The Death of Political Islam?

The Death of Political Islam?

The obituaries for political Islam have begun to be written. After years of seemingly unstoppable growth, Islamic parties have begun to stumble. In Morocco, the Justice and Development Party (or PJD) did far worse than expected in last September's elections, and Jordan's Islamic Action Front lost more than half its seats in last month's polling. The eagerly awaited manifesto of Egypt's Muslim Brotherhood, a draft of which appeared last September, showed neither strength nor boldness. Instead, it suggested the group was beset by intellectual contradictions and consumed by infighting.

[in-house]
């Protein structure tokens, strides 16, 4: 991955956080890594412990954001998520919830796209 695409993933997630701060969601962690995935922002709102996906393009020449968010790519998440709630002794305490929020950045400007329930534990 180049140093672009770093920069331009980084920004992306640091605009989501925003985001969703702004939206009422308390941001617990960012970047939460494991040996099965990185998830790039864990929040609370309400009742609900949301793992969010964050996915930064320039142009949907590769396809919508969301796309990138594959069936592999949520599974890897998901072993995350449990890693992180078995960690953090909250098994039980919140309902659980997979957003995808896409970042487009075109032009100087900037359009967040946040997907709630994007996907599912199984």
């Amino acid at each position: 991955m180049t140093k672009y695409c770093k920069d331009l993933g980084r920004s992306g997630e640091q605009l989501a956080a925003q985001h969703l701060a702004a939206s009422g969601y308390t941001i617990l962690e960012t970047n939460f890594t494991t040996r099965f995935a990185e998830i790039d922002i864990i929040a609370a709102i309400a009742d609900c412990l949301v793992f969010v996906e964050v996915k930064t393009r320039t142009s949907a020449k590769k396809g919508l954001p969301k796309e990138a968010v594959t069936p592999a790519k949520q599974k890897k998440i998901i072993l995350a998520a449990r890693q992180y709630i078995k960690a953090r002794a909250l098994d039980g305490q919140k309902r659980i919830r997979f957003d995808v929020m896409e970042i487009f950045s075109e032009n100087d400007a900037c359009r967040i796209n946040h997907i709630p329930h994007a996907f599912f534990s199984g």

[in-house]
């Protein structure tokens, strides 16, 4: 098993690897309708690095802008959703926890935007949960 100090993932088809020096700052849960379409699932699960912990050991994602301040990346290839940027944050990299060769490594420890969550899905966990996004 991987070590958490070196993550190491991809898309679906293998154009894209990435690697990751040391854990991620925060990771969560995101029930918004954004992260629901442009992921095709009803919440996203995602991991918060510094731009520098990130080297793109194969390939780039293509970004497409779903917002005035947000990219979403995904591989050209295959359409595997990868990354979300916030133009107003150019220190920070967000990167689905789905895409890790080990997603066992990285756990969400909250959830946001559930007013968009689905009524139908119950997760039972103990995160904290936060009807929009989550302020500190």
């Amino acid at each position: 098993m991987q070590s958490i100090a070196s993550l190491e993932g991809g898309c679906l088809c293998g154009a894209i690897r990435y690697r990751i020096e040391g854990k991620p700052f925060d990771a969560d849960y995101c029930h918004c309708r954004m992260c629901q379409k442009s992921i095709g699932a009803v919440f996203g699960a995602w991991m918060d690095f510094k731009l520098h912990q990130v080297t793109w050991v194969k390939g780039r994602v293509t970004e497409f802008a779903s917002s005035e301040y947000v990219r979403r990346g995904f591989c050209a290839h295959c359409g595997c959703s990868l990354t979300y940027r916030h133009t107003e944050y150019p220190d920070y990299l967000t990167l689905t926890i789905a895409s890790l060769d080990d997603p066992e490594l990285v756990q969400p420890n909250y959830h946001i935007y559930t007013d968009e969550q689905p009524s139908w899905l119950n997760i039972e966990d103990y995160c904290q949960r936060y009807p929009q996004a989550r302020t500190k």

It is too early to declare the death of political Islam, as it was premature to proclaim the rebirth of liberalism in the Arab world in 2003-04, but its prospects seem notably dimmer than they did even a year ago.

To some, the fall from grace was inevitable; political Islam has collapsed under its own contradictions, they say. They argue that, in objective terms, political Islam was never more than smoke and mirrors. Religion is about faith and truth, and politics are about compromise and accommodation. Seen this way, political Islam was never a holy enterprise, but merely an effort to boost the political prospects of one side in a political debate. Backed by religious authority and legitimacy, opposition to Islamists' will ceased to be merely political -- it became heresy -- and the Islamists benefited.

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